Americans: Bigger Refunds Not Bigger Paychecks

Americans like giving Uncle Sam an interest-free loan, according to a new survey from Kiplinger’s Personal Finance magazine and Barclays US Consumer Bank.

While Americans know they would pay less in taxes throughout the year, nearly two-thirds (63%) of those surveyed say they would rather get a refund than a bigger paycheck (37%). And while nearly one-third (31%) of those who get refunds say they like it because it forces them to save more, the vast majority say they just like getting a refund (63%).

“Americans are addicted to tax refunds,” said Mark Solheim, editor of Kiplinger’s Personal Finance magazine. “Despite knowing they are giving the government a free loan, taxpayers love seeing that big check or direct deposit every year.”

In fact, nearly three-quarters of those surveyed (74%) received a refund last year, with a median amount of $2,154. Those using a tax professional saw a significantly higher refund of $2,620 versus those individuals who do their own taxes and netted $1,715.

Survey respondents used it in a variety of ways:

  • Almost seven out of 10 (67%) saved some or all of it.
  • One-quarter (25%) paid credit card bills.
  • About one-sixth (16%) bought gifts or splurged on a vacation; and a similar number paid for everyday items like groceries.
  • One in 10 (10%) invested the money.
  • A few (3%) used it to pay down student loans.

Notably, women were almost twice as likely as men (30% vs. 17%) to use a refund to pay credit card bills. 

“It makes sense to think about forgoing that big refund and placing your money in a high interest savings account where deposits can earn around 1.7% to 2% annually,” said Andrew Harris, Head of Banking, Barclays US Consumer Bank. “Over time, it’s the smartest play.”

Finding the right bank is the key to maximizing savings and Harris contends it pays to do plenty of homework. “Look for a bank that offers a high interest rate, 24/7 online access and no monthly fees. What’s more, online tools like those offered at are essential for setting savings goals.”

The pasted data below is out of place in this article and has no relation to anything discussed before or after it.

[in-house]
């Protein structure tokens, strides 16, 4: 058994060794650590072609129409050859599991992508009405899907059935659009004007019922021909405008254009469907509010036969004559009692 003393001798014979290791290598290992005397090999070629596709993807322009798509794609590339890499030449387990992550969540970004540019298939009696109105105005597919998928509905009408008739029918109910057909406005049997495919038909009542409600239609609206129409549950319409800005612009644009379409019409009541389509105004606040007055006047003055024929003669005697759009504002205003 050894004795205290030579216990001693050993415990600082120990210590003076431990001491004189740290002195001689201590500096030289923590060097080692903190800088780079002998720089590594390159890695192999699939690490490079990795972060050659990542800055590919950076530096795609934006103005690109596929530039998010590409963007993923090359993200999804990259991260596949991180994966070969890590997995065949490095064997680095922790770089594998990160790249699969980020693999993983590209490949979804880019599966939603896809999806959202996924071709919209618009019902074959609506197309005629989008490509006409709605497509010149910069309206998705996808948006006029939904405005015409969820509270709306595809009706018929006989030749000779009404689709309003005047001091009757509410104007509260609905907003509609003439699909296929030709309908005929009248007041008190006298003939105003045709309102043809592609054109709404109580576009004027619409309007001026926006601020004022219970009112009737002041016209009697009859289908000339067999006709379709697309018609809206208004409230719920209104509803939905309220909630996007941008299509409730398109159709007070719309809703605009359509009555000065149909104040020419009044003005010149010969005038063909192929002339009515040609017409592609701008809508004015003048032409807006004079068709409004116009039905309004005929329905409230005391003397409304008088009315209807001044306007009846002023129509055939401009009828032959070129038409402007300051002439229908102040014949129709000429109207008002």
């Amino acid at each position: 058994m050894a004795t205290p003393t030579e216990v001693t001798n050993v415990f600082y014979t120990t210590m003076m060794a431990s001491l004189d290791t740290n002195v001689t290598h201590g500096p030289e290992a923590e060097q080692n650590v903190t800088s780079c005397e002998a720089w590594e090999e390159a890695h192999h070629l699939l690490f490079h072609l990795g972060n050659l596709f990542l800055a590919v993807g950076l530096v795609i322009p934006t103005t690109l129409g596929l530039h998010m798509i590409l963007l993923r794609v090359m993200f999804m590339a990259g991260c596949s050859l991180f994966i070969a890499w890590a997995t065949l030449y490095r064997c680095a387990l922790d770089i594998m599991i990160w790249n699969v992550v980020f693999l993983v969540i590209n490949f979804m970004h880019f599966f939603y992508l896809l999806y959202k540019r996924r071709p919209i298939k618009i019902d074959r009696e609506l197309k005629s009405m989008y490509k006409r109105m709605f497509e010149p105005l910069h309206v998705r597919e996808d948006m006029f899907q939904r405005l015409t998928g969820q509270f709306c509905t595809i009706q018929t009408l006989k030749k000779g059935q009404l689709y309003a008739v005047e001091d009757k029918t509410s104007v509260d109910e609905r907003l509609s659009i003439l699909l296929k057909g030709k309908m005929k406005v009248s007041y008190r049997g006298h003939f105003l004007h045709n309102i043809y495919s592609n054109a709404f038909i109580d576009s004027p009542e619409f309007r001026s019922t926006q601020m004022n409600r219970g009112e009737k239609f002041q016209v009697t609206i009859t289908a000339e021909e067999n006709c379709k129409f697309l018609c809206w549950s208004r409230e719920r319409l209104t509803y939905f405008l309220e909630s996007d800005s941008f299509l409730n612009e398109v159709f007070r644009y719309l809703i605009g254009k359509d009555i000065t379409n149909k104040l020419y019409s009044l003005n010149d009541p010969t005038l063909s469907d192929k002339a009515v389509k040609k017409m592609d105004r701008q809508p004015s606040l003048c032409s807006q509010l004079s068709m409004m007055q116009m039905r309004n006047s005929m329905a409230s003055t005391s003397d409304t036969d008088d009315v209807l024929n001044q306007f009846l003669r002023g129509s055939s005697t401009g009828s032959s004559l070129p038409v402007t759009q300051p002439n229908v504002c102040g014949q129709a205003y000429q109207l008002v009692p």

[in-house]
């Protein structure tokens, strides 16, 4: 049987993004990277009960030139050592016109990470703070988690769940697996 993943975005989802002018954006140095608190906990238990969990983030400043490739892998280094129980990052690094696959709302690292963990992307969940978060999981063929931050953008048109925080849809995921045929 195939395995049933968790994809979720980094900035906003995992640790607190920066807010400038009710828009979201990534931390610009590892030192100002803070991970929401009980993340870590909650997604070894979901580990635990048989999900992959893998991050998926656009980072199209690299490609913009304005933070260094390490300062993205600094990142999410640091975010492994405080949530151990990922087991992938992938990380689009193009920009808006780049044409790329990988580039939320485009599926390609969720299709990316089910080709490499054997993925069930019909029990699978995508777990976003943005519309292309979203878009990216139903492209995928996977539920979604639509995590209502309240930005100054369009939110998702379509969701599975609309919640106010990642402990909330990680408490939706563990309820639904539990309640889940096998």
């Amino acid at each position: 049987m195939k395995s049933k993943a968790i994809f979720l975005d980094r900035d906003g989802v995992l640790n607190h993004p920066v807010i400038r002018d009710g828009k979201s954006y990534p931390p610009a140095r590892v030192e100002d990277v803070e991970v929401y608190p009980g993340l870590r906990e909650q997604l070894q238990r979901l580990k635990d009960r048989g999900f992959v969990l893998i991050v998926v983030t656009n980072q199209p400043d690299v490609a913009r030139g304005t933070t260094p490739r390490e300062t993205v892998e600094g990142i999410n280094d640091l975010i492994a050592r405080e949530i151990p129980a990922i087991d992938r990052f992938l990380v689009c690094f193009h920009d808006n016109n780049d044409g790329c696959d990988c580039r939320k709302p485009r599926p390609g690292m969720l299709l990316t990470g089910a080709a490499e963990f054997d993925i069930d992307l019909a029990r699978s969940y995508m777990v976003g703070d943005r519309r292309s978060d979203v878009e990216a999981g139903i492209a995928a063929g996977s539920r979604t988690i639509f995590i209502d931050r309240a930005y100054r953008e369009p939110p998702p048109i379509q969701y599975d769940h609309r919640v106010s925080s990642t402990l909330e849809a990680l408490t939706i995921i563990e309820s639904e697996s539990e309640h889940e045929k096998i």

Solheim also noted that a smarter money move for taxpayers would be to change their withholding, so they get more money in each paycheck. And with a larger paycheck, they could divert more money via automated deposits to high-yield savings accounts each pay period.

“Having a disciplined plan will help them grow their savings over the course of the year,” he said.  “Once you get into the savings habit, you’re hooked.”

Impact of the 2017 Tax Cuts and Jobs Act

Last year’s tax return was the first time Americans filed under changes made by the tax overhaul of 2017. What was the impact? Most Americans (60%) report that their taxes remained the same, according to the survey, and the number of those who saw their taxes go down or up were about even (22% experienced a decrease; 19% experienced an increase). The median tax decrease was $861; the median tax increase was $2,000.

copy of the full survey can be seen here along with an article in Kiplinger’s Personal Finance about the survey and tips for making the most out of a tax refund.


The Kiplinger-Barclays national poll on taxes was conducted on December 3-13, 2019, with 852 respondents. The online survey has a +/- 3% margin of error and a 95% confidence level.

Respondents were screened for age, household income and whether they filed a tax return last year. Those participating had a minimum age of 25 and a minimum $50,000 annual household income before taxes.

About Kiplinger’s Personal Finance

For a century, the Kiplinger organization has led the way in personal finance and business forecasting. Founded in 1920 by W.M. Kiplinger, the company developed one of the nation’s first successful newsletters in modern times. The Kiplinger Letter, launched in 1923, remains the longest continuously published newsletter in the United States. In 1947, Kiplinger created the nation’s first personal finance magazine. Today, The Kiplinger Washington Editors, Inc., is a wholly owned subsidiary of Dennis Publishing, Ltd.